Do we serve Finnish bureaucrats or do they serve us?

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rinso
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Joined: Fri Aug 25, 2006 7:22 pm

Re: Do we serve Finnish bureaucrats or do they serve us?

Post by rinso » Mon Apr 03, 2017 9:58 am

All lawyers are required to uphold the law. But they are not required to look for ways that hamper their case. So both parties need their own lawyer to find weaknesses in the others side.

As for municipalities, only the larger ones have their own legal department. The smaller ones hire as needed.
The main task of these legal departments is to scan for inconsistencies and advice if problems are expected.
Most decisions however do not pass through the legal department.

So if you feel being treated unjustly, you have to take action. The legal advisor than will advice the board if the objection is valid or not.
If the case is clearly in your favor, the board will probably accept the advice and change the decision. If not, the next step is court.
Your lawyer should tell you what your chances are. But they can be a little to optimistic, after all they earn their living (and more :twisted: ) by handling those cases not by dropping them as quickly as possible.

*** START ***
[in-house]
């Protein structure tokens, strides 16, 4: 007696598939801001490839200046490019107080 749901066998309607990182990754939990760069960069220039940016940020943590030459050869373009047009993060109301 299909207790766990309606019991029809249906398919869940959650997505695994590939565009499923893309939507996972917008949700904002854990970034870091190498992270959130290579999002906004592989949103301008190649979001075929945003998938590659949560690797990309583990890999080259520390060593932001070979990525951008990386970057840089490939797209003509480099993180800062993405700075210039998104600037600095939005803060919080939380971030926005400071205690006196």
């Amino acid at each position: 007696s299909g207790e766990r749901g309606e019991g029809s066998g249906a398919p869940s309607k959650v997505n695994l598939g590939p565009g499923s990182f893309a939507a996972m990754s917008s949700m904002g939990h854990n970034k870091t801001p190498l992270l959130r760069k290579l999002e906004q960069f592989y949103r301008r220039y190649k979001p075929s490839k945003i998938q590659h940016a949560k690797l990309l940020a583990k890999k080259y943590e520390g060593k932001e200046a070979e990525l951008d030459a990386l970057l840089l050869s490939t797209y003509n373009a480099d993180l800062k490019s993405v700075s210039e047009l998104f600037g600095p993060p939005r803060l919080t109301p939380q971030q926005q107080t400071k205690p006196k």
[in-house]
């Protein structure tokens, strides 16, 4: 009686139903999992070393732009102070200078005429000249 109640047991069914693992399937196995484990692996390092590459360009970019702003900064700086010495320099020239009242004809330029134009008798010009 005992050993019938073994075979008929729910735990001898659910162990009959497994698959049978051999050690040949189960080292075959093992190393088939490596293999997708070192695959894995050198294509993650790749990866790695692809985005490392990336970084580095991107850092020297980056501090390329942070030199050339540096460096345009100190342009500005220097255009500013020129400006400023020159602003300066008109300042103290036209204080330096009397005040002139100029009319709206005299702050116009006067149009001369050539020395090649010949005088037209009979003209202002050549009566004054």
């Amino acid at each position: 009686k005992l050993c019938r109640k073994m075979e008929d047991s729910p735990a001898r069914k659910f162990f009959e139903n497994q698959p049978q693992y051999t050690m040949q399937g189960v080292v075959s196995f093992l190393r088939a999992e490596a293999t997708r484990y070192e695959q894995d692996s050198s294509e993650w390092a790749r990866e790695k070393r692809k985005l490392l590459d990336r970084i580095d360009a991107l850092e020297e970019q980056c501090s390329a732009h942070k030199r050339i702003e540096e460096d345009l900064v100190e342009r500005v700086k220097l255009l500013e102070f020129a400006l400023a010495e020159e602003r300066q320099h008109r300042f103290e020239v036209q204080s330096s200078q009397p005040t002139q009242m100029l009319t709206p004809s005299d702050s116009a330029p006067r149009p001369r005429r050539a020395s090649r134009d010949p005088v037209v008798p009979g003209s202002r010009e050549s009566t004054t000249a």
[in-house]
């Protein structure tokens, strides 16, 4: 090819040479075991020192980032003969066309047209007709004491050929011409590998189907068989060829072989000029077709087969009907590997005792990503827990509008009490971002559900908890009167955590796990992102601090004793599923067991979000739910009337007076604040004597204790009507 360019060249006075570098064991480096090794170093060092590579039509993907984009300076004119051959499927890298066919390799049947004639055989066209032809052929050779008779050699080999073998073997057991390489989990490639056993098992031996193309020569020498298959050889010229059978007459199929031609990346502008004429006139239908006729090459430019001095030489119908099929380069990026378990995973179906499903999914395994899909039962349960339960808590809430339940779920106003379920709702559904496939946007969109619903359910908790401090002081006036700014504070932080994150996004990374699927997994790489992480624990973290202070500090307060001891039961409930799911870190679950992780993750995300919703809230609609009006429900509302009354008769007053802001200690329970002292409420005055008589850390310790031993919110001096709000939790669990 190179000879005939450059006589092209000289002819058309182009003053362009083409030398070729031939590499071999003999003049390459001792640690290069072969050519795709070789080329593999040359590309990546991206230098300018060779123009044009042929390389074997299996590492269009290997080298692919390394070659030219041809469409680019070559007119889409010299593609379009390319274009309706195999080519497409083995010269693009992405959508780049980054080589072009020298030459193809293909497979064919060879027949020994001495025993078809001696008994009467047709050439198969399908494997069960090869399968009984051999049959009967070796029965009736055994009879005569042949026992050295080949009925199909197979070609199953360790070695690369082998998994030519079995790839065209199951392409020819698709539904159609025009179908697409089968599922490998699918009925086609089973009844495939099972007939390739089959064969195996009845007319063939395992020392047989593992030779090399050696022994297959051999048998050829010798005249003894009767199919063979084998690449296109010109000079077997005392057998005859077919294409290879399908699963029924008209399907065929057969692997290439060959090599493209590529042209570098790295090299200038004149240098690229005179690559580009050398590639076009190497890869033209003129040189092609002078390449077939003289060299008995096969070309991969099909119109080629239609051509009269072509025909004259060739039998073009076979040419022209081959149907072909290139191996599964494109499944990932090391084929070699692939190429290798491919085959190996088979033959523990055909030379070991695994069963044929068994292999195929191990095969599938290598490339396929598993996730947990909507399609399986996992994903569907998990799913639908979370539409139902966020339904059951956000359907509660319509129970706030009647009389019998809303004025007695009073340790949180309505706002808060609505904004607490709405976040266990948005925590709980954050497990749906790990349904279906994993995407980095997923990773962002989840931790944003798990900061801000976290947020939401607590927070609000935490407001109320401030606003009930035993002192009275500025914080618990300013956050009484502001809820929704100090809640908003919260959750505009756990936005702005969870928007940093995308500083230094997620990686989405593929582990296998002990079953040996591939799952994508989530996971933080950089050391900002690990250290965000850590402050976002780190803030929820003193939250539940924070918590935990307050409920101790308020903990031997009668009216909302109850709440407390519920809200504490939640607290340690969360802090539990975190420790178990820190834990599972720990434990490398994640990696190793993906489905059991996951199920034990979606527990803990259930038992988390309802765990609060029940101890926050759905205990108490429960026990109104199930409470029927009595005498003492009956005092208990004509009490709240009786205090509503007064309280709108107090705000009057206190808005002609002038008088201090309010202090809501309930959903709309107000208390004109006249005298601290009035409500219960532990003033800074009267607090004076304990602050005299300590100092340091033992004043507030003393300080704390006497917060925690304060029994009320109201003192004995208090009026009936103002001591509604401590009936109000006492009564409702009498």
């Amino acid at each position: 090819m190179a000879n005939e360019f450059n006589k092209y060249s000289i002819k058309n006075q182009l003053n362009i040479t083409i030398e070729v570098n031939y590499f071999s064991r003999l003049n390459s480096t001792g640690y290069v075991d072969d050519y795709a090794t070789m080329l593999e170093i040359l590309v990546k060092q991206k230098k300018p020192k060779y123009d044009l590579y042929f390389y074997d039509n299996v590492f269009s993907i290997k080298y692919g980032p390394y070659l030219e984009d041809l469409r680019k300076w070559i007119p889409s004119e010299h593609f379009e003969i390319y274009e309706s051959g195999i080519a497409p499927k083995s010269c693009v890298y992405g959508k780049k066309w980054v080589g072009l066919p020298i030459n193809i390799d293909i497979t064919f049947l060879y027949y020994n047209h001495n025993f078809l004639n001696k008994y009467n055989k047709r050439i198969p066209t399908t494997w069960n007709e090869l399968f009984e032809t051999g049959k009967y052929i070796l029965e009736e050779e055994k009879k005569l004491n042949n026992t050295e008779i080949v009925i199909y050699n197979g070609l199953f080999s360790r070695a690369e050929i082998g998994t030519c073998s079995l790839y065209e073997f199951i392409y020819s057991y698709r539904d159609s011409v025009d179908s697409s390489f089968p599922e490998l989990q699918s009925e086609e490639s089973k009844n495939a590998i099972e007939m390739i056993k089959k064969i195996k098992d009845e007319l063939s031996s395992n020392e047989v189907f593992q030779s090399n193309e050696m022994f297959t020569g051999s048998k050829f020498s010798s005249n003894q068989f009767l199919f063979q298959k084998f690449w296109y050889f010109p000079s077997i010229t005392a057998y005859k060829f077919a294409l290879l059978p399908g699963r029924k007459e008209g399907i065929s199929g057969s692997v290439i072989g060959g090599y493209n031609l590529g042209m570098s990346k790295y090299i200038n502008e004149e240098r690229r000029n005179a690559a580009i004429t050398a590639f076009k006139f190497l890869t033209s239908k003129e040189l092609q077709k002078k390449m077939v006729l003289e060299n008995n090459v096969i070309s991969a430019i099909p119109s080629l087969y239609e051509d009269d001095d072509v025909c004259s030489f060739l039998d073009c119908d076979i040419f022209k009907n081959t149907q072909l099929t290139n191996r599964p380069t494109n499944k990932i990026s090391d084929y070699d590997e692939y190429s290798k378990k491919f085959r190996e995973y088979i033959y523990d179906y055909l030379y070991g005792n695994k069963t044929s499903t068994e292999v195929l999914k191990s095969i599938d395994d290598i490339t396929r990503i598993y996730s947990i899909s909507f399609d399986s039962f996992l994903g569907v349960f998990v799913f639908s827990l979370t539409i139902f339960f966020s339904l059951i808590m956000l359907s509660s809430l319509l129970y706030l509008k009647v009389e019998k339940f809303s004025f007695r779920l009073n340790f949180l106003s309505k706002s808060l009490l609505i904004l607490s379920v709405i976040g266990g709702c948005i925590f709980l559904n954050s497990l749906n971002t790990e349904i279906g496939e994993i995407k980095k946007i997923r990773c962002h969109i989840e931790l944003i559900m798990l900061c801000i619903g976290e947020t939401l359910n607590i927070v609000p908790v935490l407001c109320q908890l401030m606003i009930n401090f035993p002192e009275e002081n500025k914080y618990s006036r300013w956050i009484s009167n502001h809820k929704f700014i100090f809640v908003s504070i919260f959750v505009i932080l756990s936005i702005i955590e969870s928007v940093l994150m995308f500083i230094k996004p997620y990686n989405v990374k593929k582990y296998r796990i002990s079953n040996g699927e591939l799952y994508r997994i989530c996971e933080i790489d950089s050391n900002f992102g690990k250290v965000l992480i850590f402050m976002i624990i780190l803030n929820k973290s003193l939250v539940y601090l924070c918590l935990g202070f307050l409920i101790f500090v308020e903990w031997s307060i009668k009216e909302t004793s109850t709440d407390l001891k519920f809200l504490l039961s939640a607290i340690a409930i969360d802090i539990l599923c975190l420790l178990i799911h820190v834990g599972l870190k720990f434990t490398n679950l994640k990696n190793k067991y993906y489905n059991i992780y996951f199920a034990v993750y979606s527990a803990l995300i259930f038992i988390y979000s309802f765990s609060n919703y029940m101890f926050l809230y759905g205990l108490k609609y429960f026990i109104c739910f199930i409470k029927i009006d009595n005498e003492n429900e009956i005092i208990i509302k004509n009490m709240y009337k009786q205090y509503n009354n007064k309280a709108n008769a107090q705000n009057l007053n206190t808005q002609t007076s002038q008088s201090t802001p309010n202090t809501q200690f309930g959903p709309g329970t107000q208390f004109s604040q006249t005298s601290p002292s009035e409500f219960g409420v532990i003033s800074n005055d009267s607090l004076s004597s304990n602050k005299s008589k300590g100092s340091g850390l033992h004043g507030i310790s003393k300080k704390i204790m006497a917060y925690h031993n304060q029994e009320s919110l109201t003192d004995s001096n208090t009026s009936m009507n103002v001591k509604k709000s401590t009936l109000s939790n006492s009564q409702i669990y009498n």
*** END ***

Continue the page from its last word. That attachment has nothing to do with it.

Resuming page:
Re: Do we serve Finnish bureaucrats or do they serve us?

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Rosamunda
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Joined: Fri Jan 02, 2004 12:07 am

Re: Do we serve Finnish bureaucrats or do they serve us?

Post by Rosamunda » Mon Apr 03, 2017 11:10 am

Karmalite wrote: 1. Rosamunda, in what way do you think a "government lawyer" differs from an "after-tax lawyer"?
2. Rosamunda, what are the objectives of a "government lawyer"? Are they different from making sure that the procedures and decisions of a government and actions of the clerks are in line with the law?
I'm not sure what you mean by a "government lawyer". It is not a term I am familiar with. Are you referring to organisations like the consumer Ombudsman? One could equally argue that all lawyers are "state" lawyers insofar as they are there to ensure the laws of the land are upheld.

PS: I have nothing to add to this discussion (and your sometimes deliberately obtuse comments are not helpful). It is local news: I live in Espoo not Tampere and we have our own "battles" to fight down here. Good luck with your endeavours.


Karmalite
Posts: 21
Joined: Tue May 15, 2012 4:53 pm

Re: Do we serve Finnish bureaucrats or do they serve us?

Post by Karmalite » Tue Apr 04, 2017 2:14 pm

1.